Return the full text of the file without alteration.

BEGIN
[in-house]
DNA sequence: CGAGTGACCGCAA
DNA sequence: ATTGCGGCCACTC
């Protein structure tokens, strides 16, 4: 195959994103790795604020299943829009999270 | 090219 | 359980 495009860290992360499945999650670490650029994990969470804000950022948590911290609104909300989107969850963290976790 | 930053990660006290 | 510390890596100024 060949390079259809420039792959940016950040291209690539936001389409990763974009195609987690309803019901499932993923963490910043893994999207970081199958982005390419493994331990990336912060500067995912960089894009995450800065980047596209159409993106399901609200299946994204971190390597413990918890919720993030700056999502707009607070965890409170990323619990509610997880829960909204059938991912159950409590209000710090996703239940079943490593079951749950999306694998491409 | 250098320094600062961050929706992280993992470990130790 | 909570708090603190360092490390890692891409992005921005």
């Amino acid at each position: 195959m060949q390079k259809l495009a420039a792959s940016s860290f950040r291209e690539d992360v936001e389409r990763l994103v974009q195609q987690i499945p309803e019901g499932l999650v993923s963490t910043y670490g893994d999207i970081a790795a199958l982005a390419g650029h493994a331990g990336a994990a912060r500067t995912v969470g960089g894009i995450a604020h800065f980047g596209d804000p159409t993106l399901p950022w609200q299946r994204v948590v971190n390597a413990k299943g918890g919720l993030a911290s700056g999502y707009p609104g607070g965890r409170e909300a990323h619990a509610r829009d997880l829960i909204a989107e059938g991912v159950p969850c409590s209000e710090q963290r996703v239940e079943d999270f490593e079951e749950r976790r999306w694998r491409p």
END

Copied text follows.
[in-house]
DNA sequence: CGAGTGACCGCAA
DNA sequence: ATTGCGGCCACTC
């Protein structure tokens, strides 16, 4: 195959994103790795604020299943829009999270 | 090219 | 359980 495009860290992360499945999650670490650029994990969470804000950022948590911290609104909300989107969850963290976790 | 930053990660006290 | 510390890596100024 060949390079259809420039792959940016950040291209690539936001389409990763974009195609987690309803019901499932993923963490910043893994999207970081199958982005390419493994331990990336912060500067995912960089894009995450800065980047596209159409993106399901609200299946994204971190390597413990918890919720993030700056999502707009607070965890409170990323619990509610997880829960909204059938991912159950409590209000710090996703239940079943490593079951749950999306694998491409 | 250098320094600062961050929706992280993992470990130790 | 909570708090603190360092490390890692891409992005921005």
């Amino acid at each position: 195959m060949q390079k259809l495009a420039a792959s940016s860290f950040r291209e690539d992360v936001e389409r990763l994103v974009q195609q987690i499945p309803e019901g499932l999650v993923s963490t910043y670490g893994d999207i970081a790795a199958l982005a390419g650029h493994a331990g990336a994990a912060r500067t995912v969470g960089g894009i995450a604020h800065f980047g596209d804000p159409t993106l399901p950022w609200q299946r994204v948590v971190n390597a413990k299943g918890g919720l993030a911290s700056g999502y707009p609104g607070g965890r409170e909300a990323h619990a509610r829009d997880l829960i909204a989107e059938g991912v159950p969850c409590s209000e710090q963290r996703v239940e079943d999270f490593e079951e749950r976790r999306w694998r491409p």